National Review’s editors, and the Bush administration itself, have the look of a compulsive gambler who, after losing his life savings, takes out a line of credit in the mistaken belief that his luck is changing.  Yes, the Middle East was in turmoil before Bush came into office, and yes, it will be in turmoil after he’s gone.  But the current “downward drift of events” that NR laments is a direct result of the Bush administration’s failed policies.  And yet NR is advocating an escalation of the same policies as a remedy.

Where’s Fidel?

Reading major newspapers and listening to NPR this morning, I don’t hear anyone asking what seem to me to be the obvious questions about Castro’s condition: Is Castro alive? Is he incapacitated? Did he compose or approve the statement read in his name? In a secretive dictatorship, you can’t believe everything the regime says. Raul Castro and his colleagues may be trying to create the impression of a gradual transition. On the other hand, it could well be the case that Fidel is himself trying to prepare Cubans for a transition that will happen eventually. I’m just surprised that no one seems to be asking whether Fidel directed this cession of power himself – except in the streets of Miami.

The Federal Government Is Remarkably Efficient (at Throwing People in Prison)

The Pittsburgh Tribune-Review reports some disturbing statistics on conviction rates at the federal level:

About 95 percent of federal criminal defendants plead guilty. Of the remaining few who fight in court, nearly nine of 10 are convicted, according to national statistics.

[…]

“The odds are pretty stacked against defendants once an indictment is issued; that pretty much seals their fate,” said Mark Allenbaugh, a Huntington Beach, Calif., lawyer and nationally recognized expert on the federal court system. “Once the indictment is issued, conviction is almost guaranteed.”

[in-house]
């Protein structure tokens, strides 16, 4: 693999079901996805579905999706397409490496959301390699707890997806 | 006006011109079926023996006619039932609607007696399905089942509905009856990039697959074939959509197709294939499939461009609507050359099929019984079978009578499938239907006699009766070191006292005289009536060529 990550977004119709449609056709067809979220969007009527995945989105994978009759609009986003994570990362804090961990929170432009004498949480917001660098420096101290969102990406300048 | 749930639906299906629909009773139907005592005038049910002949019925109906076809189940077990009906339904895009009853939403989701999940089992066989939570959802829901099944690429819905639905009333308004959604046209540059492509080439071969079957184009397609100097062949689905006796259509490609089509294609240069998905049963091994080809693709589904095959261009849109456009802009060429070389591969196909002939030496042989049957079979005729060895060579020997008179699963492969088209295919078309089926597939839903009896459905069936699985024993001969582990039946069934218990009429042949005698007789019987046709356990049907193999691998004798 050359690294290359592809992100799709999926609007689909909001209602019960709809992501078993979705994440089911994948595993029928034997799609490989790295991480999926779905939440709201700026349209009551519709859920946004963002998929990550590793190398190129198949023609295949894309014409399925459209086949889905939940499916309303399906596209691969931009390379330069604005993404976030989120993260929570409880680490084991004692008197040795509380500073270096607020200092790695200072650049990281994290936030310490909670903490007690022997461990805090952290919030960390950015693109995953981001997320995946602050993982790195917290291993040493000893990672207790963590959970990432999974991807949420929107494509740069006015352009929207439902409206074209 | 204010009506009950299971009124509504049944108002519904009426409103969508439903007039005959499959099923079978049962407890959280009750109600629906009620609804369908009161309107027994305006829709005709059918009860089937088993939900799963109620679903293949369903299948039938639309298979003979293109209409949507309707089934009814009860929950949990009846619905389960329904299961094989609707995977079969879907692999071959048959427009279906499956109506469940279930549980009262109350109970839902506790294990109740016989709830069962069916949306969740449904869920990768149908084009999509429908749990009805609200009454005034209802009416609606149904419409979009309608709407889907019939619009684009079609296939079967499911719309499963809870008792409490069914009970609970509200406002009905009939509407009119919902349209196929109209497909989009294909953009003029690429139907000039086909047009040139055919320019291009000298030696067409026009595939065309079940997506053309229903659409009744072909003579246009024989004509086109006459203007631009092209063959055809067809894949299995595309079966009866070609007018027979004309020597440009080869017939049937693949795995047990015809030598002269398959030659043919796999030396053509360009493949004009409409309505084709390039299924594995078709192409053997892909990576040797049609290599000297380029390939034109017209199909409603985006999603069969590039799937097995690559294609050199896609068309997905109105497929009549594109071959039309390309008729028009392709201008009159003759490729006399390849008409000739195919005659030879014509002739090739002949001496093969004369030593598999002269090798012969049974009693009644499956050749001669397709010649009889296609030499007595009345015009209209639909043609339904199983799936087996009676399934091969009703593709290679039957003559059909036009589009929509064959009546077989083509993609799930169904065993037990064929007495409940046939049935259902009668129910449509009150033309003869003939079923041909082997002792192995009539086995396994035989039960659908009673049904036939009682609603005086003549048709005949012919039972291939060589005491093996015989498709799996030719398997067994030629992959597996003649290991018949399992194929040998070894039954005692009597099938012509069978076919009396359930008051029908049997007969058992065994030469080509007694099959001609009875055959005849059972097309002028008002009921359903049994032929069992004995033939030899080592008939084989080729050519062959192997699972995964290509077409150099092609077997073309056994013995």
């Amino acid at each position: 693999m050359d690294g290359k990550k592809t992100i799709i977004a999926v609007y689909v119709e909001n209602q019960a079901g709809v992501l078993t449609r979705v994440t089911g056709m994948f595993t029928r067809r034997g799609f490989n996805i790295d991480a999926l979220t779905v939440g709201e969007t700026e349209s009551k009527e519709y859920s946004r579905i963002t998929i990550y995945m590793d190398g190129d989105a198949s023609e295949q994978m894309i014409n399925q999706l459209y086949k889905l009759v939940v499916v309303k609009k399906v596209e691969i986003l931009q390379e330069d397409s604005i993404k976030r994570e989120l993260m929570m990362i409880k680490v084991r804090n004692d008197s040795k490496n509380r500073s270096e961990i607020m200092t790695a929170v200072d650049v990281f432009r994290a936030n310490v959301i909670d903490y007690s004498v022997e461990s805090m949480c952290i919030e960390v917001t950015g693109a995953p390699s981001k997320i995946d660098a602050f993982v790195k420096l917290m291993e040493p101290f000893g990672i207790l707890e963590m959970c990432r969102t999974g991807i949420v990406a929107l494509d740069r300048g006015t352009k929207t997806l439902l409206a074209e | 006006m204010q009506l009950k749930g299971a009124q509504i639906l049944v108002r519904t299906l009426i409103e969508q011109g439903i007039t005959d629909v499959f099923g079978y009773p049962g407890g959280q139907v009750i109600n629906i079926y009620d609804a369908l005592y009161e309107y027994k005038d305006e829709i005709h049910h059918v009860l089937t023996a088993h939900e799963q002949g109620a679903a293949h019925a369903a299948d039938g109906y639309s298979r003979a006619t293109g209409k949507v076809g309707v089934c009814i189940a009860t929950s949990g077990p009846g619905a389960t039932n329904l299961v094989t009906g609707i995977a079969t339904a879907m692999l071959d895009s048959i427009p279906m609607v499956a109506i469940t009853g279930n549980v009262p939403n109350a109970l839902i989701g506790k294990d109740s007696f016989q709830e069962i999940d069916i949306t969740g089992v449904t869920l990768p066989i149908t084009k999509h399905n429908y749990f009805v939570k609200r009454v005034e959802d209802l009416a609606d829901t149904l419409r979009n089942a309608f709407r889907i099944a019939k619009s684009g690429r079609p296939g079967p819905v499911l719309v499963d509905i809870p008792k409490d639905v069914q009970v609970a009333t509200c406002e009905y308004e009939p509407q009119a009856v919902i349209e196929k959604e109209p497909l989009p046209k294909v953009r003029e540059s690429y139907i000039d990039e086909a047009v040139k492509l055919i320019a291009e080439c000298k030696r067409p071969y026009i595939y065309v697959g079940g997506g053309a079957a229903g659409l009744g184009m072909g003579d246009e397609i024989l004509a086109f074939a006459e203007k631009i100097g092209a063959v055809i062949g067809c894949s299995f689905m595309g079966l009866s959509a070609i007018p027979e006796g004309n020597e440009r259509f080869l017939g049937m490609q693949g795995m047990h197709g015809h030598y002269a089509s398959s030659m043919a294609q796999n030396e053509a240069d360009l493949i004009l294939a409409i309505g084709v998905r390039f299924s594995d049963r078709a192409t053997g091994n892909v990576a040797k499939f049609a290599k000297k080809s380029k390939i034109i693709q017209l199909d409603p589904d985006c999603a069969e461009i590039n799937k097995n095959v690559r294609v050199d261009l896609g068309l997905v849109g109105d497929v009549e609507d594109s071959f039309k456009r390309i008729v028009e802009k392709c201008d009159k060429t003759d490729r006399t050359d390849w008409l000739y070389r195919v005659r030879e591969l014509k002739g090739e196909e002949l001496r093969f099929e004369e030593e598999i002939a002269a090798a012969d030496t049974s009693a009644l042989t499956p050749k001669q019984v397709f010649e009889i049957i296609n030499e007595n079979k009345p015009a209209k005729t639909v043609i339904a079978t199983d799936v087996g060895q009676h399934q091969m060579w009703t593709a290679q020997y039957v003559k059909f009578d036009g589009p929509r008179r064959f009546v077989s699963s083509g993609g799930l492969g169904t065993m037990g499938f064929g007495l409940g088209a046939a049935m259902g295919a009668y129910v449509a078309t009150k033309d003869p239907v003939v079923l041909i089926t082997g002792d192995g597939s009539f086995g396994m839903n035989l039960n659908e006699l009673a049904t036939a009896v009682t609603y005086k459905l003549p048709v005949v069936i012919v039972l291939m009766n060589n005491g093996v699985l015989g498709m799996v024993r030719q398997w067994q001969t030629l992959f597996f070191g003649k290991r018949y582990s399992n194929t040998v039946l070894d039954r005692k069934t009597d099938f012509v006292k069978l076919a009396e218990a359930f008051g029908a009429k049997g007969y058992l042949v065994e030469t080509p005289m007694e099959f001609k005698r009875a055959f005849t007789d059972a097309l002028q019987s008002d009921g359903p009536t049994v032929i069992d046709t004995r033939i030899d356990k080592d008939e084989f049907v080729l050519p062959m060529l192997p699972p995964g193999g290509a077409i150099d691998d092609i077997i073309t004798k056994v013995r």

Between 2000 and 2005, 99 percent of the 435,000 federal criminal defendants prosecuted nationwide were convicted.

I suppose it’s possible that just about everyone ever indicted at the federal level is guilty, but I doubt it. U.S. Attorneys’ offices tend to be better staffed and better funded than local prosecutors’ offices, and certainly have more resources than the average defendant. Couple this with the accompanying trends of the federalization of crime, the criminalization of everthing under the sun, and mandatory minimums, and you get a rather stark explanation for America’s exploding federal prison population.

The article also delves into the troubling role plea bargaining plays in all of this, including what amounts to the de facto punishment defendants often get for insisting on their right to a jury trial:

Former U.S. Attorney Frederick Thieman said defendants shouldn’t face tougher sentences just because they went to trial.

“There’s a ridiculous cost to exercising your constitutional right to go to trial,” Thieman said. “The stakes are too high.”

[U.S. Attorney Mary Beth] Buchanan said defendants always have the right to go to trial.

“If a defendant believes they did not commit the crime as charged, or if they believe the government cannot prove the case beyond a reasonable doubt, then a defendant absolutely has the right to a jury trial,” Buchanan said.